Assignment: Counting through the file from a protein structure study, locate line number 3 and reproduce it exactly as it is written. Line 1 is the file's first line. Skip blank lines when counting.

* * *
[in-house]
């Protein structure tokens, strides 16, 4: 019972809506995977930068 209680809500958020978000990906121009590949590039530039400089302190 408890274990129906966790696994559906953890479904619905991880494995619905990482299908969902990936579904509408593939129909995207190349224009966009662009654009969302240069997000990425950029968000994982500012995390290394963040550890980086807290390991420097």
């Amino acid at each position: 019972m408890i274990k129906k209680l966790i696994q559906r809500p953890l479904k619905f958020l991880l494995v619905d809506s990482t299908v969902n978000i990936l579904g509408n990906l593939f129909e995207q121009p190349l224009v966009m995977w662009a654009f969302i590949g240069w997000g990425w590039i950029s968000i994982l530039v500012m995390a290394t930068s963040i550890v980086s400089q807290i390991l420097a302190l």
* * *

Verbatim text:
């Amino acid at each position: 019972m408890i274990k129906k209680l966790i696994q559906r809500p953890l479904k619905f958020l991880l494995v619905d809506s990482t299908v969902n978000i990936l579904g509408n990906l593939f129909e995207q121009p190349l224009v966009m995977w662009a654009f969302i590949g240069w997000g990425w590039i950029s968000i994982l530039v500012m995390a290394t930068s963040i550890v980086s400089q807290i390991l420097a302190l």